Now here's where the comfort-food aspect of the evening started to become apparent. The massaman curry – chicken, pork, beef or tofu with potatoes, onions and a mild peanut-coconut sauce – was as soothingly creamy and bland as any 5-year-old could wish for. I mean that in the best possible way. This is the dish to order on those days when you crawl home after an exhausting day at work or when you're looking for culinary consolation. The potatoes were tender; the onions almost melting, all sharpness simmered away; the curry was velvety-smooth. A little boring, but heavenly.

Our other entrée, the phad lad na, was also addictive, though somewhat spunkier: wide, silky noodles and crunchy-crisp broccoli swimming in a wine-scented broth. The menu advised that it was "recommended to mix with vinegar chili pickles and chili powder," and they brought out a pretty, green china tray of condiments: chilis pickled in vinegar, dried chili seeds, chopped peanuts and chili paste. Delicious as the dish was without it, the enhancements gave a nice kick to stir us out of our massaman stupor.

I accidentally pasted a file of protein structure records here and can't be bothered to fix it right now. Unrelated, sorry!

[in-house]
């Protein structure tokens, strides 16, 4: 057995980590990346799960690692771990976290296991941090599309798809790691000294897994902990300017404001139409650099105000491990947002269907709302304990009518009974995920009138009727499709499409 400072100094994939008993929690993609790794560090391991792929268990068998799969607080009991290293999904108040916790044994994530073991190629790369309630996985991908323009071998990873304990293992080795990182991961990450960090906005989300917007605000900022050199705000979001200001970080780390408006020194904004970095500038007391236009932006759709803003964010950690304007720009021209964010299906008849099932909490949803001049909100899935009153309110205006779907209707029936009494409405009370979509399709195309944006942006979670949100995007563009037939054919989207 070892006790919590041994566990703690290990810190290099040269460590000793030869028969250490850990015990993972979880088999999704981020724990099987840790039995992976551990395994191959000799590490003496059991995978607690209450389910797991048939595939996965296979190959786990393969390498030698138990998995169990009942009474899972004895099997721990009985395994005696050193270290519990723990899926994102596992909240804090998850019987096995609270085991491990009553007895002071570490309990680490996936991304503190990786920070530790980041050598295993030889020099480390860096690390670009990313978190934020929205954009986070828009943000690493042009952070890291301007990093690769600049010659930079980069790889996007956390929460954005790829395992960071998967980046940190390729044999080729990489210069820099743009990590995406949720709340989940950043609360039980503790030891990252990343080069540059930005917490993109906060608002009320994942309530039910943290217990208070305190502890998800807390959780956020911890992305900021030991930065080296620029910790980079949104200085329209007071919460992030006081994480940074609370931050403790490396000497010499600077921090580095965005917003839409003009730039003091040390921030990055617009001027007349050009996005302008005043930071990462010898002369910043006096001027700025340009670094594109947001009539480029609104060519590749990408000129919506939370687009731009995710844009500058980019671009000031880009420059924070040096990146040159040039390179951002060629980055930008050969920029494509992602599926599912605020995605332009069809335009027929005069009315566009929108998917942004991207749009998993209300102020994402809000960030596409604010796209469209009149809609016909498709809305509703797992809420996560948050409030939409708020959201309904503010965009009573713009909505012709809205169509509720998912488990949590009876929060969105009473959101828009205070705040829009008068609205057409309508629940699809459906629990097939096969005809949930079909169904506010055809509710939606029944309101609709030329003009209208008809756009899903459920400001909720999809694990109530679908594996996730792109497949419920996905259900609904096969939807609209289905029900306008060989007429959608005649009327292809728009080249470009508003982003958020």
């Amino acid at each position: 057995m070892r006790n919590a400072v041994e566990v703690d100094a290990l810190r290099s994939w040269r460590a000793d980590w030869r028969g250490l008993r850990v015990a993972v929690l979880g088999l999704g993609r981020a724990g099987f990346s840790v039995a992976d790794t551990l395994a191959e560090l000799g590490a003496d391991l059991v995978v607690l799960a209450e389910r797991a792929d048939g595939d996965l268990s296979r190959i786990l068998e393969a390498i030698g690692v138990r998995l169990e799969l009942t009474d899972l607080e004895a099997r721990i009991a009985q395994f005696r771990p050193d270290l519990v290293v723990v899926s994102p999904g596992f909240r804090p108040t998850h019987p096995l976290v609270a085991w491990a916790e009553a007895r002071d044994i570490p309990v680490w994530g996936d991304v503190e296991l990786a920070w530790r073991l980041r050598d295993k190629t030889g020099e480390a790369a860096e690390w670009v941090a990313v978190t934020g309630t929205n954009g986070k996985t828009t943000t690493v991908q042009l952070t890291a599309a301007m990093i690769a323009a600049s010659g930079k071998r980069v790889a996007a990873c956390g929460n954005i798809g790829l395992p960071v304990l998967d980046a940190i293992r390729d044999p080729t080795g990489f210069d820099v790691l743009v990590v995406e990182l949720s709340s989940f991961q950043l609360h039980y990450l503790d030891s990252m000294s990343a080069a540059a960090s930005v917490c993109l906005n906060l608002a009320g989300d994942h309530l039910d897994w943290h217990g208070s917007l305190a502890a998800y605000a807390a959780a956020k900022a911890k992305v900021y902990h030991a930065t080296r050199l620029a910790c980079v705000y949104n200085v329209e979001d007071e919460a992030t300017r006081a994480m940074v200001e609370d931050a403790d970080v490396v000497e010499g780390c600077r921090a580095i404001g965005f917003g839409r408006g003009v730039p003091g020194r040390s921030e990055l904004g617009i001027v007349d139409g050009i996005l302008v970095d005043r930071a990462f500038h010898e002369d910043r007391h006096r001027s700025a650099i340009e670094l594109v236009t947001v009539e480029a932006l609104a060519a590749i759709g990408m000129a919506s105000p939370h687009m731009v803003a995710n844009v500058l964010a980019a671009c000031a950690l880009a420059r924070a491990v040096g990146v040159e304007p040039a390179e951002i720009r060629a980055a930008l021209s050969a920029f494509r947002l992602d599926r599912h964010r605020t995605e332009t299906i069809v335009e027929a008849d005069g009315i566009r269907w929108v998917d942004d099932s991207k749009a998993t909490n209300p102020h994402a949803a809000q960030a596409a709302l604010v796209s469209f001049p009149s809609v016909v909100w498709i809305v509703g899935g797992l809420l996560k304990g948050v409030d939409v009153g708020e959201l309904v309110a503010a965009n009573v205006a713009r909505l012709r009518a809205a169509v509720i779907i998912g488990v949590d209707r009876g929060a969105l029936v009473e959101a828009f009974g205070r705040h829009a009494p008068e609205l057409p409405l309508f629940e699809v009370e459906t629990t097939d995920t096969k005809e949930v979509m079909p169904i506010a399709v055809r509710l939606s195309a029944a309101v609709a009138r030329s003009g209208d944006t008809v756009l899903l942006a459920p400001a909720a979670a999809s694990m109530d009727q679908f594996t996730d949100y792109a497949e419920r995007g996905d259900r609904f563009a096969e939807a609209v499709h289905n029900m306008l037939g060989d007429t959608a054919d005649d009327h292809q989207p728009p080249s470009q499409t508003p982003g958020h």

In the interests of thorough research, we decided to try dessert. I'm not much of a dessert fan, but we ordered the sweet sticky rice with mango, and it was the high point of the meal. A small slab of chewy rice was lapped in sweet, thick coconut milk, contrasting with slices of ripe, peppery mango. Lush yet zingy, it was as though the two halves of our comfort-food equation came together.